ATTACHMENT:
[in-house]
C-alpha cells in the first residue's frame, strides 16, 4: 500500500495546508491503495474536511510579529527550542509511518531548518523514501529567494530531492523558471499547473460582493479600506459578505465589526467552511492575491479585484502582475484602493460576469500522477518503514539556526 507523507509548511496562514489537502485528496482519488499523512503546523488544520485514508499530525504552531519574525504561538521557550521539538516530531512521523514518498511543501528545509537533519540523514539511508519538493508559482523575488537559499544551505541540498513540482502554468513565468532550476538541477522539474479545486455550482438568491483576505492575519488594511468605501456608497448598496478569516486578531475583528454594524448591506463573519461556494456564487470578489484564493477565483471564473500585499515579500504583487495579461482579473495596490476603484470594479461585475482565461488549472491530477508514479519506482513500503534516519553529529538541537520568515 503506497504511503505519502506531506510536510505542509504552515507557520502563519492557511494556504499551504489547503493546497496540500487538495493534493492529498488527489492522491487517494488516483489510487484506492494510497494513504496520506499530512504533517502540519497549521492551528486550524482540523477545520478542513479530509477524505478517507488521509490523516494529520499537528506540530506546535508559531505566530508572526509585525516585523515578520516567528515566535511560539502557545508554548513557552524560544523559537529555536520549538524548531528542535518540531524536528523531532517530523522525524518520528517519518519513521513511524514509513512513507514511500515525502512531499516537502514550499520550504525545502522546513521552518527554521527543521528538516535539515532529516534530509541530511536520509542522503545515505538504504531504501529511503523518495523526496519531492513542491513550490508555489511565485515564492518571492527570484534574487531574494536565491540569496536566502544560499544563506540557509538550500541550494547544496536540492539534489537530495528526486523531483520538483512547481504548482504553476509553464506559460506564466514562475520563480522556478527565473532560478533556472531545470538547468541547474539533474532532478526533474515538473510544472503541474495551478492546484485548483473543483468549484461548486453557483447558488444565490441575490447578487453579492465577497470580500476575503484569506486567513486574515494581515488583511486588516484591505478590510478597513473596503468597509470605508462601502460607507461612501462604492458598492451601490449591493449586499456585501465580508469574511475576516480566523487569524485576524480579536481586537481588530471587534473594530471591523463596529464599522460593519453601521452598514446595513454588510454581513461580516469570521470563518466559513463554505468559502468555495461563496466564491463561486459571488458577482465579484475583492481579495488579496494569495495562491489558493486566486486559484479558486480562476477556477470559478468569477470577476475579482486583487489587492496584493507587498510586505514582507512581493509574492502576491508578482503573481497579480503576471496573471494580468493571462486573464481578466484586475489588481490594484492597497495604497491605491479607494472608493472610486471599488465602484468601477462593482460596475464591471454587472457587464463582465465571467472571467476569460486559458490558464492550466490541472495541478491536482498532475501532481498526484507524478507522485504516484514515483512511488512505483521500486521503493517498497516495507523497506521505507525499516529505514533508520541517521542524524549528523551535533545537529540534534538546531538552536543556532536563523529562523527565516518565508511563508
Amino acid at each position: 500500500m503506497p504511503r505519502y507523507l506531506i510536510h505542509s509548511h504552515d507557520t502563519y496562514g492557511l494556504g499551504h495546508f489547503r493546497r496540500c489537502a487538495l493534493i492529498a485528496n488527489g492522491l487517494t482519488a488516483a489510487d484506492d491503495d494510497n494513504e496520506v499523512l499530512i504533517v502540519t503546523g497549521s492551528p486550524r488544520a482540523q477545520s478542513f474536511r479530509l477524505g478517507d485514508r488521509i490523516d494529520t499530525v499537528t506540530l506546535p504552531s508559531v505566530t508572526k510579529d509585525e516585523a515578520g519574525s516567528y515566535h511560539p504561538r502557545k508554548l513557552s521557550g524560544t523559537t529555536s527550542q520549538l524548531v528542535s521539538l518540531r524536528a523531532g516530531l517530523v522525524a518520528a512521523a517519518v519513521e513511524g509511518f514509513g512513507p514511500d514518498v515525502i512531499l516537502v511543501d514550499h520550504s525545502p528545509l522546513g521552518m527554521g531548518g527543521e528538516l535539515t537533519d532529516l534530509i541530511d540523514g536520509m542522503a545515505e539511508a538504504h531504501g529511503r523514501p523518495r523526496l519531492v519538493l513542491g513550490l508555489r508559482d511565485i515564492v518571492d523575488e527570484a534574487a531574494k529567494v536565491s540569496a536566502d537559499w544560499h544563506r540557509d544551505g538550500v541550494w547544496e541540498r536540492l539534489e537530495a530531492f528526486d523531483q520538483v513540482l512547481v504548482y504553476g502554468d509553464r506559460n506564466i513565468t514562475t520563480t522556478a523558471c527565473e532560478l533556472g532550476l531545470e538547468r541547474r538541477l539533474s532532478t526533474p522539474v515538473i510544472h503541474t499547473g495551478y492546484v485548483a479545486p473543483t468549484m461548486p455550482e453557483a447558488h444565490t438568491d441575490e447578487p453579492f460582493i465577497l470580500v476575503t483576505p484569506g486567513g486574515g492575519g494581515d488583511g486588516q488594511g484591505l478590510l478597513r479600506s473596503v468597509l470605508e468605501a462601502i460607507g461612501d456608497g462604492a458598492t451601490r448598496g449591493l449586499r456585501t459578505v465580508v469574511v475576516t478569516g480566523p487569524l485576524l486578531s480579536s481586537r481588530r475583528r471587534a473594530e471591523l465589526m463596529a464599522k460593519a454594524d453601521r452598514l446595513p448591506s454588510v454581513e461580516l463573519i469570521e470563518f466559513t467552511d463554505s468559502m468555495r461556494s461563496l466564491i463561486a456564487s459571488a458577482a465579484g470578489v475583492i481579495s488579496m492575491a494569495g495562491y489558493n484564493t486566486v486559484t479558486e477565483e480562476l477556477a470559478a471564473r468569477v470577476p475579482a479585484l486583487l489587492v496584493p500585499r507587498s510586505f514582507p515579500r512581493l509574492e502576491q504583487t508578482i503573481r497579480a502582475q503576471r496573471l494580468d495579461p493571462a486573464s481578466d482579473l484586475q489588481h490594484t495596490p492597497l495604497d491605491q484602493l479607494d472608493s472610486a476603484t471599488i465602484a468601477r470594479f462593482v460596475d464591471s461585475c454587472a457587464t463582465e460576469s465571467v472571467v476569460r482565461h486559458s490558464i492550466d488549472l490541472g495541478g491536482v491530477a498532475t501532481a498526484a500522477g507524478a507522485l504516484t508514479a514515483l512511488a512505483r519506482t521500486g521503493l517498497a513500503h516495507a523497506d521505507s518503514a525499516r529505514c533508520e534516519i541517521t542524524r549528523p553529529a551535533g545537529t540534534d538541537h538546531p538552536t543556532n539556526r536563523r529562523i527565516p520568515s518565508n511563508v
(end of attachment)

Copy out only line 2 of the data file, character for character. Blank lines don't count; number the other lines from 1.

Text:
C-alpha cells in the first residue's frame, strides 16, 4: 500500500495546508491503495474536511510579529527550542509511518531548518523514501529567494530531492523558471499547473460582493479600506459578505465589526467552511492575491479585484502582475484602493460576469500522477518503514539556526 507523507509548511496562514489537502485528496482519488499523512503546523488544520485514508499530525504552531519574525504561538521557550521539538516530531512521523514518498511543501528545509537533519540523514539511508519538493508559482523575488537559499544551505541540498513540482502554468513565468532550476538541477522539474479545486455550482438568491483576505492575519488594511468605501456608497448598496478569516486578531475583528454594524448591506463573519461556494456564487470578489484564493477565483471564473500585499515579500504583487495579461482579473495596490476603484470594479461585475482565461488549472491530477508514479519506482513500503534516519553529529538541537520568515 503506497504511503505519502506531506510536510505542509504552515507557520502563519492557511494556504499551504489547503493546497496540500487538495493534493492529498488527489492522491487517494488516483489510487484506492494510497494513504496520506499530512504533517502540519497549521492551528486550524482540523477545520478542513479530509477524505478517507488521509490523516494529520499537528506540530506546535508559531505566530508572526509585525516585523515578520516567528515566535511560539502557545508554548513557552524560544523559537529555536520549538524548531528542535518540531524536528523531532517530523522525524518520528517519518519513521513511524514509513512513507514511500515525502512531499516537502514550499520550504525545502522546513521552518527554521527543521528538516535539515532529516534530509541530511536520509542522503545515505538504504531504501529511503523518495523526496519531492513542491513550490508555489511565485515564492518571492527570484534574487531574494536565491540569496536566502544560499544563506540557509538550500541550494547544496536540492539534489537530495528526486523531483520538483512547481504548482504553476509553464506559460506564466514562475520563480522556478527565473532560478533556472531545470538547468541547474539533474532532478526533474515538473510544472503541474495551478492546484485548483473543483468549484461548486453557483447558488444565490441575490447578487453579492465577497470580500476575503484569506486567513486574515494581515488583511486588516484591505478590510478597513473596503468597509470605508462601502460607507461612501462604492458598492451601490449591493449586499456585501465580508469574511475576516480566523487569524485576524480579536481586537481588530471587534473594530471591523463596529464599522460593519453601521452598514446595513454588510454581513461580516469570521470563518466559513463554505468559502468555495461563496466564491463561486459571488458577482465579484475583492481579495488579496494569495495562491489558493486566486486559484479558486480562476477556477470559478468569477470577476475579482486583487489587492496584493507587498510586505514582507512581493509574492502576491508578482503573481497579480503576471496573471494580468493571462486573464481578466484586475489588481490594484492597497495604497491605491479607494472608493472610486471599488465602484468601477462593482460596475464591471454587472457587464463582465465571467472571467476569460486559458490558464492550466490541472495541478491536482498532475501532481498526484507524478507522485504516484514515483512511488512505483521500486521503493517498497516495507523497506521505507525499516529505514533508520541517521542524524549528523551535533545537529540534534538546531538552536543556532536563523529562523527565516518565508511563508